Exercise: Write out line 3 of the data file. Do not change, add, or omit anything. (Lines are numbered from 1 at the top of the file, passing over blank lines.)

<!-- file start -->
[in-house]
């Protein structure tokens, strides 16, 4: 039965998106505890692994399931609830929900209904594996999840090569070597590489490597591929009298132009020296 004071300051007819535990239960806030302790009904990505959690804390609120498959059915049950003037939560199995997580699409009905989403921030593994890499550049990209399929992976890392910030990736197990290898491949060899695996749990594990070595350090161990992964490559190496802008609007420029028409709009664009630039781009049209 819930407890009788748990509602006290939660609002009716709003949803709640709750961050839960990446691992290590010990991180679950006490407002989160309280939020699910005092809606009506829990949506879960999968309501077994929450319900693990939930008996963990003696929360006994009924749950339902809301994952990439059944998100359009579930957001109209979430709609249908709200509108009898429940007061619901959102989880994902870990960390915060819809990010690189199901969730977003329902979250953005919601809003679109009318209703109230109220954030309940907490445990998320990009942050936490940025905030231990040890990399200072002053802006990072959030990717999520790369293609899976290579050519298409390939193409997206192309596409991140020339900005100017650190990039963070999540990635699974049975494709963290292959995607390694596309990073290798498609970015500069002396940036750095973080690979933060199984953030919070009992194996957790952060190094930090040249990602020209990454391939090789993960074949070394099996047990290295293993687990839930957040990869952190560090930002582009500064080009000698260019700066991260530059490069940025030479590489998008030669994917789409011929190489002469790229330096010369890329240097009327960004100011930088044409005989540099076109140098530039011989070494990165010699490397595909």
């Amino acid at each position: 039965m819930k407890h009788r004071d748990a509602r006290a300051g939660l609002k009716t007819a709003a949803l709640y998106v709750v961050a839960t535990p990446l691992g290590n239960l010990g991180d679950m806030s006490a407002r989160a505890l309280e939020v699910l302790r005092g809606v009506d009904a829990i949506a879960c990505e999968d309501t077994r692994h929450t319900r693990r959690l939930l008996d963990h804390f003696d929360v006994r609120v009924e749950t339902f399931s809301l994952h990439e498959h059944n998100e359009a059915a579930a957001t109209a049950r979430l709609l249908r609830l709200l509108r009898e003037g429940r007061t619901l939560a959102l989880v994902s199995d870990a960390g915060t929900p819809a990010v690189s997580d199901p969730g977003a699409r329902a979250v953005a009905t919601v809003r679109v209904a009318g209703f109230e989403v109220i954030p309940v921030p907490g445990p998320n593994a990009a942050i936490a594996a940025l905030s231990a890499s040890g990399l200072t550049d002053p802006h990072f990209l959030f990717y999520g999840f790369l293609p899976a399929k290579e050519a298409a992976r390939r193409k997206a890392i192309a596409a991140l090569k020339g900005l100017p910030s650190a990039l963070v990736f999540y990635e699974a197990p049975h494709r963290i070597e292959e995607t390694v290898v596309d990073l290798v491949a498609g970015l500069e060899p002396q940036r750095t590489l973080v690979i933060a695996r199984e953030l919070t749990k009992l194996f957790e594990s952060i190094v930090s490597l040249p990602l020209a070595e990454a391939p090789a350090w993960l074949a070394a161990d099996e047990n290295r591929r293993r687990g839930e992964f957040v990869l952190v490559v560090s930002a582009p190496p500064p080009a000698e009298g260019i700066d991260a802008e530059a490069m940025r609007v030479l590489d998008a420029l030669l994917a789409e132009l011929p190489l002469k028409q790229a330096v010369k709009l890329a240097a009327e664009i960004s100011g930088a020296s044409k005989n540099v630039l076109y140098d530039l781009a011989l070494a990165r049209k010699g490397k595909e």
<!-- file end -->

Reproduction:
């Amino acid at each position: 039965m819930k407890h009788r004071d748990a509602r006290a300051g939660l609002k009716t007819a709003a949803l709640y998106v709750v961050a839960t535990p990446l691992g290590n239960l010990g991180d679950m806030s006490a407002r989160a505890l309280e939020v699910l302790r005092g809606v009506d009904a829990i949506a879960c990505e999968d309501t077994r692994h929450t319900r693990r959690l939930l008996d963990h804390f003696d929360v006994r609120v009924e749950t339902f399931s809301l994952h990439e498959h059944n998100e359009a059915a579930a957001t109209a049950r979430l709609l249908r609830l709200l509108r009898e003037g429940r007061t619901l939560a959102l989880v994902s199995d870990a960390g915060t929900p819809a990010v690189s997580d199901p969730g977003a699409r329902a979250v953005a009905t919601v809003r679109v209904a009318g209703f109230e989403v109220i954030p309940v921030p907490g445990p998320n593994a990009a942050i936490a594996a940025l905030s231990a890499s040890g990399l200072t550049d002053p802006h990072f990209l959030f990717y999520g999840f790369l293609p899976a399929k290579e050519a298409a992976r390939r193409k997206a890392i192309a596409a991140l090569k020339g900005l100017p910030s650190a990039l963070v990736f999540y990635e699974a197990p049975h494709r963290i070597e292959e995607t390694v290898v596309d990073l290798v491949a498609g970015l500069e060899p002396q940036r750095t590489l973080v690979i933060a695996r199984e953030l919070t749990k009992l194996f957790e594990s952060i190094v930090s490597l040249p990602l020209a070595e990454a391939p090789a350090w993960l074949a070394a161990d099996e047990n290295r591929r293993r687990g839930e992964f957040v990869l952190v490559v560090s930002a582009p190496p500064p080009a000698e009298g260019i700066d991260a802008e530059a490069m940025r609007v030479l590489d998008a420029l030669l994917a789409e132009l011929p190489l002469k028409q790229a330096v010369k709009l890329a240097a009327e664009i960004s100011g930088a020296s044409k005989n540099v630039l076109y140098d530039l781009a011989l070494a990165r049209k010699g490397k595909e």